Around 30,000 Australians will be ineligible for the JobSeeker unemployment payments from Friday once the income assets test is reintroduced, the social services minister has said.
The JobSeeker Coronavirus Supplement will reduce in value on Friday, while the income asset test will also be reintroduced, meaning the payment will be cancelled once a recipient’s assets tops $482,500 as a single non-homeowner or $268,000 as a home-owner.
JobSeeker payments stop when your assets are more than this:
One partner eligible, combined assets.
Similarly, a recipient’s JobSeeker will reduce by 27 cents for every dollar a working partner earns over $1,165 per fortnight.
At the same time, the income free area for JobSeeker eligibility will increase to $300 a fortnight, meaning recipients can earn up to $300 in other income until their payment starts to decrease.
The changes mean “somewhere in the vicinity of 30,000 people” currently receiving JobSeeker will no longer be eligible for the full payment, or will be pushed off entirely, Social Services Minister Anne Ruston told the ABC on Monday.
“We're currently still in the process of contacting people. But my understanding is that there will be somewhere in the vicinity of 30,000 people who currently have assets in excess of the threshold,” Ruston said.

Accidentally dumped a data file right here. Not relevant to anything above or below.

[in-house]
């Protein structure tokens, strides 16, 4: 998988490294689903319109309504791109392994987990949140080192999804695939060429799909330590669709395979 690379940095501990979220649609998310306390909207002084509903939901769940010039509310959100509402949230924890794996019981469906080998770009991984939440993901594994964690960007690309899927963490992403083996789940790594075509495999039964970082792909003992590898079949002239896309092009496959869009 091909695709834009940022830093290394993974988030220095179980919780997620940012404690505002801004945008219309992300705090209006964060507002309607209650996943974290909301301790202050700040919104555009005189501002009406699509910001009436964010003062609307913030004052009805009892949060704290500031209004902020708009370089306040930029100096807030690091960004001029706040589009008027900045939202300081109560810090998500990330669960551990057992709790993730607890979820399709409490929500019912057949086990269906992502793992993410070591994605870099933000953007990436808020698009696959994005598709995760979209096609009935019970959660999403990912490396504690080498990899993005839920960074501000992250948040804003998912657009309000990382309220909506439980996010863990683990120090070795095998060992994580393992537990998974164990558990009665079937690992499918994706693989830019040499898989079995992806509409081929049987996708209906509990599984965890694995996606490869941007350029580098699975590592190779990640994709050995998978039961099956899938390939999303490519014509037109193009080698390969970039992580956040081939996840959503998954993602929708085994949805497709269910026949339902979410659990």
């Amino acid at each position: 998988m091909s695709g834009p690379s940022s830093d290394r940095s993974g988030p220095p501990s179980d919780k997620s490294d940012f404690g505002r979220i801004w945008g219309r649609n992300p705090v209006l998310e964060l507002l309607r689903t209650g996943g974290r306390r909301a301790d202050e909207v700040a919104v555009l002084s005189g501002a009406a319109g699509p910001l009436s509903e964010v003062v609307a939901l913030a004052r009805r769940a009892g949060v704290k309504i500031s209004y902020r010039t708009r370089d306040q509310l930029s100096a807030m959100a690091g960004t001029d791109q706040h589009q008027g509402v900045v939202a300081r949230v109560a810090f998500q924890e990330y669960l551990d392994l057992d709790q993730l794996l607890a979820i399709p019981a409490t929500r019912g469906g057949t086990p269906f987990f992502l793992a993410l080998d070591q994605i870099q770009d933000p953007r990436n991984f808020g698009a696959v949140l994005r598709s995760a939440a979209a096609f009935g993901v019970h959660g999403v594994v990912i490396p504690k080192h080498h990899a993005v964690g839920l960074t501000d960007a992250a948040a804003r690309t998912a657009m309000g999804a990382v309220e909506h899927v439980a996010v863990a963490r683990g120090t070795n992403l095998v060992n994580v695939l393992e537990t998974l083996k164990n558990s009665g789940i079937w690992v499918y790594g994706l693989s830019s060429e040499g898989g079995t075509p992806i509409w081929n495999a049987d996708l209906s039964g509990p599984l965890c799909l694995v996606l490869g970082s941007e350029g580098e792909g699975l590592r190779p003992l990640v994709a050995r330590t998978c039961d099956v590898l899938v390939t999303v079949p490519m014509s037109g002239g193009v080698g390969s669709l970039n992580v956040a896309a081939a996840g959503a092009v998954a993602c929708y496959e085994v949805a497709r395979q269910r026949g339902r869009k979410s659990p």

“Some of them who have assets significantly higher than the thresholds that existed prior to us going into the pandemic.”
Ruston said the Government will reconsider expiring the Coronavirus Supplement at the end of year, should “elevated levels of temporary support” still be required into the new year.
However, she didn’t rule out taking JobSeeker back to its pre-Covid-19 settings, where recipients saw income support beginning at $40 a daily.
“The level of support that remains in place after this Friday, through to Christmas, and my commitment [to those] ongoing levels of temporary support will be in place so long as the pandemic demands they're there,” Ruston said.
Should young people go bush to score JobSeeker?
Pressed on suggestions that Australians should be able to carry out farm work while earning JobSeeker as a means of filling crucial staffing gaps, Ruston said she hopes the $300 income free area will encourage people to take up work.
“Hopefully that will provide a strong incentive particularly for our younger people to get out there and pick up a job in these areas that we have seen they're not able to meet the demand for employment,” she said.
“So, I think, we need to continue to move towards greater incentives into the market place to try to reward people for putting their toe back in the water, having a go, finding out if there's a job out there.
“I encourage any Australian who finds them out of work, the job on offer may be the ideal job, but give it a go, it could lead to other employment opportunities and you also may find you really quite like it.”
Make your money work with Yahoo Finance’s daily newsletter. Sign up here and stay on top of the latest money, news and tech news.
Follow Yahoo Finance Australia on Facebook, Twitter, Instagram and LinkedIn.